On the front page of the immediate past edition of the Goldstreet Business newspaper we published a story summarizing the state of financial health of the various rural and community banks in Ghana as categorized by its supervisory institution, the RCB Apex Bank. Unfortunately, some observers have misinterpreted our analysis, taking it to mean that only a few rural banks are safe havens for deposits.
We consequently wish to emphasis that our analysis said nothing of the sort. Rather it stated that 21 RCBs were completely safe in that they required no regulatory intervention of any sort; and that the bulk of the others – 95 out of 143 RCBs in all – were healthy enough to require only minimal regulatory intervention to address correctible issues.
Anyone familiar with the financial intermediation industry would be aware that such regulatory intervention to correct identified issues is a regular, ongoing process which every responsible regulatory institution every where in the world engages in continuously with regards to every genre of financial intermediary, from universal bank to micro-finance institution. Indeed that is why they have financial services supervision departments in the first place. That our report stated that 21 RCBs do not even require that, implies that those institutions are in excellent position, but not that any of their counterparts that falls short of excellent is therefore unsafe. It is instructive that our report actually identified the four that are experiencing outright distress.
To be sure RCBs have been actually essential to the Ghanaian economy since the genre was introduced some three decades ago. They operate where few, if any at all, universal banks establish branches and so in many parts of rural Ghana are the only places where formal financial intermediation takes place. In recent years, the advent of the micro-finance industry has created an option but it is instructive that about half of the registered MFIs are in the Greater Accra Region and more than two thirds are spread between Greater Accra, Ashanti Western Regions. Indeed, RCBs have by far the widest geographical spread around Ghana among all the various genres of financial intermediary.
Importantly, even where universal banks operate in the rural hinterlands, they lack the deep knowledge of the local economy needed to take full advantage of business opportunities and avoid the inevitable pitfalls standing in the way. Even where local branch staff have such knowledge they lack the authority to put it to use due to lending limits imposed on branches by the head office, whereas the RCBs, with head offices and top management executives much closer to the action, can take decisions that do not have to pass through layers of bureaucratic due diligence.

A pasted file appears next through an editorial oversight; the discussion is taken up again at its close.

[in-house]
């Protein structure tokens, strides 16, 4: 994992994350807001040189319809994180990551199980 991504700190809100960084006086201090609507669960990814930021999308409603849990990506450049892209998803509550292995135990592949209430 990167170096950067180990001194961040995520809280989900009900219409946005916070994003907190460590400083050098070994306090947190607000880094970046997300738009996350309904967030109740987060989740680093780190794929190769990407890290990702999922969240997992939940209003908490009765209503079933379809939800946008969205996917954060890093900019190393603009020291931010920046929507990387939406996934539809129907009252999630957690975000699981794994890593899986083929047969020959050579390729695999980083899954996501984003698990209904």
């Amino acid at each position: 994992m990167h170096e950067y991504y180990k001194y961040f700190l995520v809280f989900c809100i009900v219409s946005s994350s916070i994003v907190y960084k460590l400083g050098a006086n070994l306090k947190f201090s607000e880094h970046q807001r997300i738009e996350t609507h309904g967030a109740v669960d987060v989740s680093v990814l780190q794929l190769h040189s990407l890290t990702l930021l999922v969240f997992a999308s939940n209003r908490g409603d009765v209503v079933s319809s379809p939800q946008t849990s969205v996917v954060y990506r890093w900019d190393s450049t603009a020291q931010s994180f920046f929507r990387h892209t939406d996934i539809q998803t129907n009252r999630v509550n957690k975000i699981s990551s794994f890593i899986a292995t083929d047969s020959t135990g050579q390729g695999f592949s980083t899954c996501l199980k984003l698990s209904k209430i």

The ongoing roll-out of the one district one factory initiative, and similar, albeit smaller programmes such as one community one dam, and one warehouse make RCBs even more important than ever.
All these make RCBs deserving of the full support of all stakeholders in the development and growth of the rural economy, inclusive of the banks themselves, local business enterprises, local host communities, the Bank of Ghana, the ARB Apex Bank and both the central and local governments.
We therefore call on the BoG to expedite the requisite regulatory interventions it has promised to introduce and enforce from the second quarter of this year, to improve the financial solidity and corporate governance quality of the RCBs. The central bank, despite the accompanying controversies, has done this successfully with the universal banks and is now needed to replicate this with the RCBs.
We look forward to their being even more pivotal in boosting rural enterprise than they have been in the past.